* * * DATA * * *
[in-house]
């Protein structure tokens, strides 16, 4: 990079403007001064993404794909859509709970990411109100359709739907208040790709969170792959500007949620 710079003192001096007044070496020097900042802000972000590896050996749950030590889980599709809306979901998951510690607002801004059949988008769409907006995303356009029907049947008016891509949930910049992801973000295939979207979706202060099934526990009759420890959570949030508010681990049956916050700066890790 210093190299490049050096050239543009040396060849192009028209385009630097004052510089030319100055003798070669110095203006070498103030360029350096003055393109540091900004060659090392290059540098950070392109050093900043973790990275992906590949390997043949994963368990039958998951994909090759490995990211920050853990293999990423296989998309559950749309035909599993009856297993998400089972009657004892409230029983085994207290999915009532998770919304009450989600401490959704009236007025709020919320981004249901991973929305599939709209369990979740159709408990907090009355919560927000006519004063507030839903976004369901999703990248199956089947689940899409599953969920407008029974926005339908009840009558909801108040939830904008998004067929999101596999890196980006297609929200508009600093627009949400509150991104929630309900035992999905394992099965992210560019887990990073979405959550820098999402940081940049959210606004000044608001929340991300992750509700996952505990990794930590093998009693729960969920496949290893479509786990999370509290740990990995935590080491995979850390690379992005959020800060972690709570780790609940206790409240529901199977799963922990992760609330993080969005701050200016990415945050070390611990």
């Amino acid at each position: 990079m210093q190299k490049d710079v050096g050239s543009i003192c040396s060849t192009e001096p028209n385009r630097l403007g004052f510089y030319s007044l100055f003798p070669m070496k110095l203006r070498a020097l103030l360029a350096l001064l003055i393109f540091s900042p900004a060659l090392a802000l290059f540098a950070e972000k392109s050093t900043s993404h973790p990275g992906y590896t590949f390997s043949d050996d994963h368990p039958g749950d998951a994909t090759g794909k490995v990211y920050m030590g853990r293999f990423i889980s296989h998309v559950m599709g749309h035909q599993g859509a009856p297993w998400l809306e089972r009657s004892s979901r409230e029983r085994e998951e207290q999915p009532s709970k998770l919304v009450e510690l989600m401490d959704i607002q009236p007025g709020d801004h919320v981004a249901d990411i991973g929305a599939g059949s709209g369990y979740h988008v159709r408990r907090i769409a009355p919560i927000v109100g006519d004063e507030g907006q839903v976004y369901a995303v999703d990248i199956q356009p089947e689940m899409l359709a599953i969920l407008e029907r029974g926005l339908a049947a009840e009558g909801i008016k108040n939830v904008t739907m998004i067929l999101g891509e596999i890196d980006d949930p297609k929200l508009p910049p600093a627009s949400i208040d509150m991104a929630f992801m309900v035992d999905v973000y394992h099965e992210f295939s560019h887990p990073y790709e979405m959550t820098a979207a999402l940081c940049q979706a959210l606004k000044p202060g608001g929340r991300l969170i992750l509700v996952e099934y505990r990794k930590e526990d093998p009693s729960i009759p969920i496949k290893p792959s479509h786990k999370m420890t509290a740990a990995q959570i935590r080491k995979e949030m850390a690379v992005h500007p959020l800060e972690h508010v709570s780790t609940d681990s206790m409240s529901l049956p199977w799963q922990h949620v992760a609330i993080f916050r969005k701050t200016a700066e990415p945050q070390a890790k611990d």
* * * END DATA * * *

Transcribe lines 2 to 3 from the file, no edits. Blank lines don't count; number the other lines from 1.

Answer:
């Protein structure tokens, strides 16, 4: 990079403007001064993404794909859509709970990411109100359709739907208040790709969170792959500007949620 710079003192001096007044070496020097900042802000972000590896050996749950030590889980599709809306979901998951510690607002801004059949988008769409907006995303356009029907049947008016891509949930910049992801973000295939979207979706202060099934526990009759420890959570949030508010681990049956916050700066890790 210093190299490049050096050239543009040396060849192009028209385009630097004052510089030319100055003798070669110095203006070498103030360029350096003055393109540091900004060659090392290059540098950070392109050093900043973790990275992906590949390997043949994963368990039958998951994909090759490995990211920050853990293999990423296989998309559950749309035909599993009856297993998400089972009657004892409230029983085994207290999915009532998770919304009450989600401490959704009236007025709020919320981004249901991973929305599939709209369990979740159709408990907090009355919560927000006519004063507030839903976004369901999703990248199956089947689940899409599953969920407008029974926005339908009840009558909801108040939830904008998004067929999101596999890196980006297609929200508009600093627009949400509150991104929630309900035992999905394992099965992210560019887990990073979405959550820098999402940081940049959210606004000044608001929340991300992750509700996952505990990794930590093998009693729960969920496949290893479509786990999370509290740990990995935590080491995979850390690379992005959020800060972690709570780790609940206790409240529901199977799963922990992760609330993080969005701050200016990415945050070390611990």
């Amino acid at each position: 990079m210093q190299k490049d710079v050096g050239s543009i003192c040396s060849t192009e001096p028209n385009r630097l403007g004052f510089y030319s007044l100055f003798p070669m070496k110095l203006r070498a020097l103030l360029a350096l001064l003055i393109f540091s900042p900004a060659l090392a802000l290059f540098a950070e972000k392109s050093t900043s993404h973790p990275g992906y590896t590949f390997s043949d050996d994963h368990p039958g749950d998951a994909t090759g794909k490995v990211y920050m030590g853990r293999f990423i889980s296989h998309v559950m599709g749309h035909q599993g859509a009856p297993w998400l809306e089972r009657s004892s979901r409230e029983r085994e998951e207290q999915p009532s709970k998770l919304v009450e510690l989600m401490d959704i607002q009236p007025g709020d801004h919320v981004a249901d990411i991973g929305a599939g059949s709209g369990y979740h988008v159709r408990r907090i769409a009355p919560i927000v109100g006519d004063e507030g907006q839903v976004y369901a995303v999703d990248i199956q356009p089947e689940m899409l359709a599953i969920l407008e029907r029974g926005l339908a049947a009840e009558g909801i008016k108040n939830v904008t739907m998004i067929l999101g891509e596999i890196d980006d949930p297609k929200l508009p910049p600093a627009s949400i208040d509150m991104a929630f992801m309900v035992d999905v973000y394992h099965e992210f295939s560019h887990p990073y790709e979405m959550t820098a979207a999402l940081c940049q979706a959210l606004k000044p202060g608001g929340r991300l969170i992750l509700v996952e099934y505990r990794k930590e526990d093998p009693s729960i009759p969920i496949k290893p792959s479509h786990k999370m420890t509290a740990a990995q959570i935590r080491k995979e949030m850390a690379v992005h500007p959020l800060e972690h508010v709570s780790t609940d681990s206790m409240s529901l049956p199977w799963q922990h949620v992760a609330i993080f916050r969005k701050t200016a700066e990415p945050q070390a890790k611990d």